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Showing posts from December 11, 2018

Story of Mamleshwar – Omkareshwar - Shiva Temple and Jyotirlinga

Omkareshwar is one of the 12 Jyotirlinga Temples dedicated to Shiva at Mandhata or Shivapuri Island on Narmada River in Madhya Pradesh. There is an equally important temple near Omkareshwar. The two temples are together known as Omkaram Malleswaram in the famous Jyotirlinga Stotram. Two Jyotirlingas are worshipped here – Omkareshwara Linga and Mamaleswara (also known as Amaleswara) Linga. Legend has it that Shiva agreed to stay on Mandhata Island as he gave a boon to king Mandhata. Shiva decided to be present there as Omkareshwar Jyotirlinga. It is believed that Shiva, who is present in past, present and future, realized that devotees who will come to Omkareshwar will be polluted due to desires and fear. They will not be able to attain moksha. So he decided to reside as Amaleswara on the southern bank of Narmada River . Amaleswara means remover of blemish and impurity. Devotees should first visit Amaleswara and then proceed to Omkareshwar. As Amaleshwara Shiva r

Importance of Parikrama in Hinduism - Walking For Kilometers In A Sacred Place in Hindu Religion

Parikrama in Hinduism is the circumambulation of sacred Hindu pilgrimage centers and is performed for redemption from sins committed. The importance of Parikrama is mentioned in the Puranas and other scriptures. A Parikrama is undertaken by walking for several kilometers in a sacred place. During the walk a devotee will pass through numerous temples and other sacred spots. The most important Parikramas in Hindu religion are held at: Nimsar Bithur Mathura Govardhan Parikrama Hari Parbat in Srinagar in Jammu and Kashmir Girnar Hill in Junagarh Barda in Jamnagar Kashi – Varanasi Narmada Panchkoshi Padyatra Janakpur in Nepal There are several different types of Parikramas. And this is mentioned in the Kashi Khanda of the Skanda Purana. There are daily, fortnightly, monthly and annual parikramas. There are also circumambulations that are performed only during special months like Chaitra, Vaishak, Kartik etc. One of the most important Parikrama is the Panchkoshi

Goddess Mangala Gauri – Story Of Goddess Mangala Gauri

Goddess Mangala Gauri in Hinduism is a manifestation of Mother Goddess Shakti. She is believed to be Goddess Sati, the manifestation that Mother Goddess Shakti took to become the wife of Shiva. One of the most popular shrines dedicated to Mangalagauri is located in Gaya in Bihar. Here she is worshipped in the form of two rounded stones. It is believed that these are the breasts of Goddess Sati. Mangalagauri is believed to be the protector of the universe. As per Hindu Scriptures, this is also one of the locations where a part of Sati's body fell. Most popular rituals dedicated to Goddess Mangala Gauri are observed on Tuesdays in Shravan Month (July – August). Please note that the term Mangalagauri has different meaning in different regions in India. In some regions, She is believed to be Goddess Parvati and who blesses devotees with prosperity.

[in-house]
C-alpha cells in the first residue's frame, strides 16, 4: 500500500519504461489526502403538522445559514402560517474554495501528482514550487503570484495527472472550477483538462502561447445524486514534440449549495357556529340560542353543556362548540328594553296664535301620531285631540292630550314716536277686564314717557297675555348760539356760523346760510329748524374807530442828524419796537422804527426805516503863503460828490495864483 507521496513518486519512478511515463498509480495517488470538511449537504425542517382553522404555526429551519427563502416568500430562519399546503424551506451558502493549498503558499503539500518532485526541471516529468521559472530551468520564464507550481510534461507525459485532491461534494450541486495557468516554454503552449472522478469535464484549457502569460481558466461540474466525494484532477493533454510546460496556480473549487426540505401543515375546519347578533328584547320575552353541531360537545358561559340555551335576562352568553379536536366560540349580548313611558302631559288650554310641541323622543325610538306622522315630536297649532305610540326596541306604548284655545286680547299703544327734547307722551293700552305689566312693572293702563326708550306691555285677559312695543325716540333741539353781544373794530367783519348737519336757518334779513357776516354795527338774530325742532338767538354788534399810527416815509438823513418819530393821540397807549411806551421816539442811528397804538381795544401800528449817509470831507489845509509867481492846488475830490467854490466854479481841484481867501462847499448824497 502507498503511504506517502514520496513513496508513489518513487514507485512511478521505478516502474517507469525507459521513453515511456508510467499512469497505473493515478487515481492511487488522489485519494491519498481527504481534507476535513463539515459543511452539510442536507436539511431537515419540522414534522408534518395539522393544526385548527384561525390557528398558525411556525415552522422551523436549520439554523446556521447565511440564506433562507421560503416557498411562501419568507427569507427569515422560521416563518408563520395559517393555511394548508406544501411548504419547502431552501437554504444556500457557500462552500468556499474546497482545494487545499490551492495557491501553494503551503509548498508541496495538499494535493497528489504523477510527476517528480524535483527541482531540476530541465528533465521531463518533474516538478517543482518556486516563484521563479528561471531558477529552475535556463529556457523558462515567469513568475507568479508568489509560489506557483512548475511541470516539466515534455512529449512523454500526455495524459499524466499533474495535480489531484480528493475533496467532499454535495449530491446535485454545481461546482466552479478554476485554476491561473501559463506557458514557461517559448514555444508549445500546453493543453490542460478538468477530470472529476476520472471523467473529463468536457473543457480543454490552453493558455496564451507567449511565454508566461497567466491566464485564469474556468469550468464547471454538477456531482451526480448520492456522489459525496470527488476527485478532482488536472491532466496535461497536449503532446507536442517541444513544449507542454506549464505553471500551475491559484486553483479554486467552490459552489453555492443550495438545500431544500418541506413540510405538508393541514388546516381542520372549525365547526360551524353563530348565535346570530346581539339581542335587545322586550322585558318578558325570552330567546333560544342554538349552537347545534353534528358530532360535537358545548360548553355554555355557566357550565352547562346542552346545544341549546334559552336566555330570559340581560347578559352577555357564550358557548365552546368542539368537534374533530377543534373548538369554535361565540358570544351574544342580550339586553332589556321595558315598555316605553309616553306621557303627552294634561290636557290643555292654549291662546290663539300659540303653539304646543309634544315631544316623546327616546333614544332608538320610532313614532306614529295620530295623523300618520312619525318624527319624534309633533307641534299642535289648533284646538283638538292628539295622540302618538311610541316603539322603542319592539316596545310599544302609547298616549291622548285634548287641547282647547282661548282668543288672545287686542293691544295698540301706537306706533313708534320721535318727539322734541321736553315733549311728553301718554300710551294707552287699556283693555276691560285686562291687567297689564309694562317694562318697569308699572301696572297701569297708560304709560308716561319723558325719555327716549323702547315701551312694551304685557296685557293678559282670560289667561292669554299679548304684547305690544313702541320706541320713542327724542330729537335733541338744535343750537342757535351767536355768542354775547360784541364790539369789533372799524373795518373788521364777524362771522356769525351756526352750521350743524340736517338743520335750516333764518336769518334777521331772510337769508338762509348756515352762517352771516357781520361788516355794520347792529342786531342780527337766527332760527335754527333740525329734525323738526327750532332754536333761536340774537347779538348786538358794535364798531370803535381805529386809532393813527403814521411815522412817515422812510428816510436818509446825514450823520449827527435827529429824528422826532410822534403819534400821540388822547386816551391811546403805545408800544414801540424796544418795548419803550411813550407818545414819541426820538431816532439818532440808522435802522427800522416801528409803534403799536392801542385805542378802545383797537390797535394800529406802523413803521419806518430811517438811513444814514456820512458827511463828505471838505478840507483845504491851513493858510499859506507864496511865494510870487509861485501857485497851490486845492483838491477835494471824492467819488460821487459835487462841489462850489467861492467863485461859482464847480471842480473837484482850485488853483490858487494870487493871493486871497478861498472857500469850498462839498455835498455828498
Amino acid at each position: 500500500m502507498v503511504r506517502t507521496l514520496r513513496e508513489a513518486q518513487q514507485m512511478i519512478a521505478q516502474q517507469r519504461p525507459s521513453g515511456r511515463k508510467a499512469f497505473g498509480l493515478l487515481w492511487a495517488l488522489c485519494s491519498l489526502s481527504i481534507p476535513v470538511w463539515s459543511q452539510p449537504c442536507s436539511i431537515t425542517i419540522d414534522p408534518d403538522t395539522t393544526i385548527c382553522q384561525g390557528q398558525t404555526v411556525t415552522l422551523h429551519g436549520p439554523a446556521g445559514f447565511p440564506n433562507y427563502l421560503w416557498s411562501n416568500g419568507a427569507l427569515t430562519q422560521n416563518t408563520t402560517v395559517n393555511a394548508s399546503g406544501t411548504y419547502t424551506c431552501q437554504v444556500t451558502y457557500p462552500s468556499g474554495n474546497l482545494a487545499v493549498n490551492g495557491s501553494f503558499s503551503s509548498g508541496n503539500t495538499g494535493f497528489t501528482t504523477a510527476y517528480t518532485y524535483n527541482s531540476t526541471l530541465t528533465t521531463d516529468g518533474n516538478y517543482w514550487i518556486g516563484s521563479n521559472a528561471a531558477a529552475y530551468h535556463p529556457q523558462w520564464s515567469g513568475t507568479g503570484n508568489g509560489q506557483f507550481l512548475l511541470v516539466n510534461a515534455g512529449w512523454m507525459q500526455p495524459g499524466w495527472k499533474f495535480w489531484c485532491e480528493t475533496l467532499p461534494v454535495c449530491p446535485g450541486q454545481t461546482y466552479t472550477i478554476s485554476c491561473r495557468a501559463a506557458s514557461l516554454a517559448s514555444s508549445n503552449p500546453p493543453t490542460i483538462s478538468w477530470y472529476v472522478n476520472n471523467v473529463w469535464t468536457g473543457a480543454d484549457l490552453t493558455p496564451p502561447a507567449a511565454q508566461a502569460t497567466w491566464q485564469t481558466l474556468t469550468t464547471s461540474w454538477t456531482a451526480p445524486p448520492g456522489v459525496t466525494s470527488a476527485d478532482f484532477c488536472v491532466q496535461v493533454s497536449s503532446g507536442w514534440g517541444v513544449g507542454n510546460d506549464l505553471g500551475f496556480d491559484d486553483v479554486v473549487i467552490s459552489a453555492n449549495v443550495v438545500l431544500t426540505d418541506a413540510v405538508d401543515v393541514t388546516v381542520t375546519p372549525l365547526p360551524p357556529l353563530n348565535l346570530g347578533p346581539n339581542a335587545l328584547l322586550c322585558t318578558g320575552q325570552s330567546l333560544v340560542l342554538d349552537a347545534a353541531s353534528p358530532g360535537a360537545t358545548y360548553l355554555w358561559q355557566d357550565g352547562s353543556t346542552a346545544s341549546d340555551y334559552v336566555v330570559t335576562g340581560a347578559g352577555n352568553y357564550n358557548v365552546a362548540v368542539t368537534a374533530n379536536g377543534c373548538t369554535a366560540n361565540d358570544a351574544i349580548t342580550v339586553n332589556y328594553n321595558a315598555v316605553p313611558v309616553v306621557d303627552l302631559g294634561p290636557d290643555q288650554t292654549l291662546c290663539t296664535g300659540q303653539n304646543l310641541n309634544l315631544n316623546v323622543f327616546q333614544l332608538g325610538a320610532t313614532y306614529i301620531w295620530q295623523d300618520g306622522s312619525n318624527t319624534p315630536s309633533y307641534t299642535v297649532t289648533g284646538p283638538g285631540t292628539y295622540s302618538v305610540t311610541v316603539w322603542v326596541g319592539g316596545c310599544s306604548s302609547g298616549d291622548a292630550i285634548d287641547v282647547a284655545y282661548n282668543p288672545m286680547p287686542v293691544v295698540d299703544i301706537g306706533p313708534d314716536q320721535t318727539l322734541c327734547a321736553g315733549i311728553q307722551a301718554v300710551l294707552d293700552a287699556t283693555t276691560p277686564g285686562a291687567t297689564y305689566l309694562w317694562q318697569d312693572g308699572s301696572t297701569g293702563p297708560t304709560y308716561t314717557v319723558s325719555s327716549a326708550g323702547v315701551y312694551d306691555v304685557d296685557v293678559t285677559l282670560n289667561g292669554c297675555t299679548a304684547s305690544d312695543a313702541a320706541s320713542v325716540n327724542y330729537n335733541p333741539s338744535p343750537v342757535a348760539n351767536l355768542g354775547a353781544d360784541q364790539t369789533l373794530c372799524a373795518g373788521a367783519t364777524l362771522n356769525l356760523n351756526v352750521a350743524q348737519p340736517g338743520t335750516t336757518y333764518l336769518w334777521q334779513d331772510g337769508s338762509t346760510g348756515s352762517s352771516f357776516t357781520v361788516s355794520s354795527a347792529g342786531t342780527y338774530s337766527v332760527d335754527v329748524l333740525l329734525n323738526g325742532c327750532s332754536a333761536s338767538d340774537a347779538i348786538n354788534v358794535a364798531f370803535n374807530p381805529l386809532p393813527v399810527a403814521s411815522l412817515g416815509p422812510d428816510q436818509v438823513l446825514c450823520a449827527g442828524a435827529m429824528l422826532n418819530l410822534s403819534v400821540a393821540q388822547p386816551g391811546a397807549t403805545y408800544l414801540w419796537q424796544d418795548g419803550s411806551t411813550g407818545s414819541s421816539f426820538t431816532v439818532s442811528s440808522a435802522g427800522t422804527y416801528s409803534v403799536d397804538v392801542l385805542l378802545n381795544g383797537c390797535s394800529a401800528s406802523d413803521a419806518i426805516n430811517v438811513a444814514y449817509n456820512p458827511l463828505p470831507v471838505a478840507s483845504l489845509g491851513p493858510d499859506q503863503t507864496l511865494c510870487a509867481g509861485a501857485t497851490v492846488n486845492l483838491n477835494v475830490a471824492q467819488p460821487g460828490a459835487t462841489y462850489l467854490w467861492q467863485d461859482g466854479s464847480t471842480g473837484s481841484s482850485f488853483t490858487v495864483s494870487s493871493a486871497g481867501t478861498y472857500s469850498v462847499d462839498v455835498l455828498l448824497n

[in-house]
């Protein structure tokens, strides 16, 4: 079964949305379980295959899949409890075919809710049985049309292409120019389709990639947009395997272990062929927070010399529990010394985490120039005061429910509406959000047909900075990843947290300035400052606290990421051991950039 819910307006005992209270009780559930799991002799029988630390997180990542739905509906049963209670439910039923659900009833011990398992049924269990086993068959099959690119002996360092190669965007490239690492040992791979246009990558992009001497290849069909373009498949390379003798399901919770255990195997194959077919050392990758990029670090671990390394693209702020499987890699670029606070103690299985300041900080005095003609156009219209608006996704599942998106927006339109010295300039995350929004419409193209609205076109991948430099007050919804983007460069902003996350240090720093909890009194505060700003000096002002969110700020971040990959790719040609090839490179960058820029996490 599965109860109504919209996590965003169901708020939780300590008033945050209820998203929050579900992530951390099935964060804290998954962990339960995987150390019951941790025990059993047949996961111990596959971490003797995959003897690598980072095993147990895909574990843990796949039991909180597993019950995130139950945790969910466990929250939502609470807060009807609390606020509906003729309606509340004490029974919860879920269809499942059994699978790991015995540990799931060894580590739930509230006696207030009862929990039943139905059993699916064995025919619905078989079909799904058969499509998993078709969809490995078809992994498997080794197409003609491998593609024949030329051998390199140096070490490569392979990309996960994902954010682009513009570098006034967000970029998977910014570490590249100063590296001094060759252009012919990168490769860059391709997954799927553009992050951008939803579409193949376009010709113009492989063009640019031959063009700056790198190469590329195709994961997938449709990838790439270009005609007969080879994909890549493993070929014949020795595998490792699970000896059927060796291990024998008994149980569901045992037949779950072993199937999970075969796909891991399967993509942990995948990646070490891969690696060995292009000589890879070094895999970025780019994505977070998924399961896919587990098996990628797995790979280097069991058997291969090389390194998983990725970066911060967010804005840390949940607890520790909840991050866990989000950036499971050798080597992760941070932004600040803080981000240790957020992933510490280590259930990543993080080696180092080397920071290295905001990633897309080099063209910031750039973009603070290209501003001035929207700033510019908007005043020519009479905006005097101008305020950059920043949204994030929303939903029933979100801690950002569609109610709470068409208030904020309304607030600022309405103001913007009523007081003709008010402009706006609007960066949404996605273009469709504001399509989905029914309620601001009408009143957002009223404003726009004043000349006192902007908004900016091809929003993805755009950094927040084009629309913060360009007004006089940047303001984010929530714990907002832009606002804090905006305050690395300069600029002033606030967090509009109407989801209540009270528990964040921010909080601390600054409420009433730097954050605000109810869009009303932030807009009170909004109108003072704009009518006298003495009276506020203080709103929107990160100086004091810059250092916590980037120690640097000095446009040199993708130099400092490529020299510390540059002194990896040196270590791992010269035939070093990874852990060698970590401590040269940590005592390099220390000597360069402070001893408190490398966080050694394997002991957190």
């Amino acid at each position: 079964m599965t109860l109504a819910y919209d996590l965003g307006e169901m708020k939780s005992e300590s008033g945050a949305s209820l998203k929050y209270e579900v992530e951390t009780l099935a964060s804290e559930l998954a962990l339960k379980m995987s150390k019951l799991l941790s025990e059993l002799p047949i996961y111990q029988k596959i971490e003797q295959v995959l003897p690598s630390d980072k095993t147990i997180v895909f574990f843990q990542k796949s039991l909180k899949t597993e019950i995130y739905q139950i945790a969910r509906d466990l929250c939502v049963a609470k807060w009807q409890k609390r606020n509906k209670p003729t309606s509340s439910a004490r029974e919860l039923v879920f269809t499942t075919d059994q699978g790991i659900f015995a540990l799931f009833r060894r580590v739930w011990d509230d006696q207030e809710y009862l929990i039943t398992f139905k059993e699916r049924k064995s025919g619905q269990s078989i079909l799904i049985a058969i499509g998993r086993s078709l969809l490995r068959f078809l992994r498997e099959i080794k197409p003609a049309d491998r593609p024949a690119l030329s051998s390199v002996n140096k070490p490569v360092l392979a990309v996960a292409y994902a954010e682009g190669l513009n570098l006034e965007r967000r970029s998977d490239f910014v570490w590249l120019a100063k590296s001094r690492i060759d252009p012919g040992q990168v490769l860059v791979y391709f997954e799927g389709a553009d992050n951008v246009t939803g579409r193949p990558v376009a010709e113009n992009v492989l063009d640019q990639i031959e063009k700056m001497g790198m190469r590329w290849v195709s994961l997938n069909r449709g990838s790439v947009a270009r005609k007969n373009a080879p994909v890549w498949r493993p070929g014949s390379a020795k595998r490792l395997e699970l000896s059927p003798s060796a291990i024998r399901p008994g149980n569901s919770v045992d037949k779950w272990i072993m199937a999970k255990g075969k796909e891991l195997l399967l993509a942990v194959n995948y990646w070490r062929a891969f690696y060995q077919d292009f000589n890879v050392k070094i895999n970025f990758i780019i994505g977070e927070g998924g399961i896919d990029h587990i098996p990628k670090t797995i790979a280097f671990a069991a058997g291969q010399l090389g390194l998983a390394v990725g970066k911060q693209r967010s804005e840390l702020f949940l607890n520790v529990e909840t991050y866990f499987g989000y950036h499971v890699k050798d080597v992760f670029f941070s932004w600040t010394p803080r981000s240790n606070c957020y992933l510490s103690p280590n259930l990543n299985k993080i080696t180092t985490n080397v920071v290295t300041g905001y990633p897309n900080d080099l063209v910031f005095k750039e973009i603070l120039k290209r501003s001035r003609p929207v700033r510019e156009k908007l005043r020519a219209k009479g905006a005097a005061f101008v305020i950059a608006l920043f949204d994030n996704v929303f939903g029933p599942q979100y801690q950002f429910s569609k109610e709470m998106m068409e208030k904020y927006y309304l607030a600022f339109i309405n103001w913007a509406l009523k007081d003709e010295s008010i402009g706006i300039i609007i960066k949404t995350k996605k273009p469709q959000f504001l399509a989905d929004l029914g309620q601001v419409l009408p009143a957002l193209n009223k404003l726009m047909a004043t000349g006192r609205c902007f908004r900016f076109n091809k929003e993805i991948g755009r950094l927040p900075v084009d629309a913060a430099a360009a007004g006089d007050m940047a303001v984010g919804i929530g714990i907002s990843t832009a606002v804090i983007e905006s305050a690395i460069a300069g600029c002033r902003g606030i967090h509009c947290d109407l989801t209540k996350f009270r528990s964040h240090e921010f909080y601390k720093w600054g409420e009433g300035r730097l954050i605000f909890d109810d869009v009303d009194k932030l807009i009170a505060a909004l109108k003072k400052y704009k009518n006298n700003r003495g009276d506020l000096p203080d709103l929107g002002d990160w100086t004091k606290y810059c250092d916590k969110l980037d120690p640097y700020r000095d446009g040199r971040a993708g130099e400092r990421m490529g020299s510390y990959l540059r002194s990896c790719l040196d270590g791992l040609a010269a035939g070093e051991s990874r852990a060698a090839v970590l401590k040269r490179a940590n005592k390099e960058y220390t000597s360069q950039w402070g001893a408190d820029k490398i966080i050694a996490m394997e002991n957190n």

About Yoga Narasimha Form – Yoga Narasimha Idol Explains Divine Origin of Yoga

One of the most popular idols (murti) of   Narasimha   Avatar of Vishnu is from the Chola period and is called Yoga Narasimha. This form is also one of the rare peaceful murti forms of Narasimha. This murti also explains the divine origin of Yoga. This Narasimha murthy has his front arms relaxed in meditation, his rear arms bearing the chakra and conch and around his tautly crossed legs is a yogapatta or yoga strap. The yogapatta or yoga strap is widely used today by those practising Yoga. It is believed that in the Yoga Narasimha form, Vishnu taught his ardent devotee Prahlada some yogic exercises. It is believed that those who worships the Yoga Narasimha would secure mental peace and tranquillity. This form of Narasimha is also referred as Yogananda.

How To Achieve Bliss? The Bhagavad Gita Answers

Bhagavad Gita talks about the following methods to to achieve Peace, Bliss and Tranquility. Keep your intellect, power of reasoning pure and unpolluted. Develop the approach of courage and conviction by practicing self control. Develop the habit of keeping away from the objects which have a tendency to pollute thought processes in your mind. Avoid the moods of desire, lust and hatred. Try to spend some time in solitude and quiet environment. Develop the habit of living with minimum means; you may earn more, but your own wants should be to the minimum. Steer the course of your body, speech and mind in the right directions with efforts and some devices derived by yourself. Do not allow yourself to be overpowered by the moods of vanity, excessive aggressiveness, pride, lust, anger and possessiveness. Develop the attitude of composure and balance. Source – An article on the Bhagavad Gita by Dr. V. R. Panchamukhi in Suguna Digest April – June 2005 Edit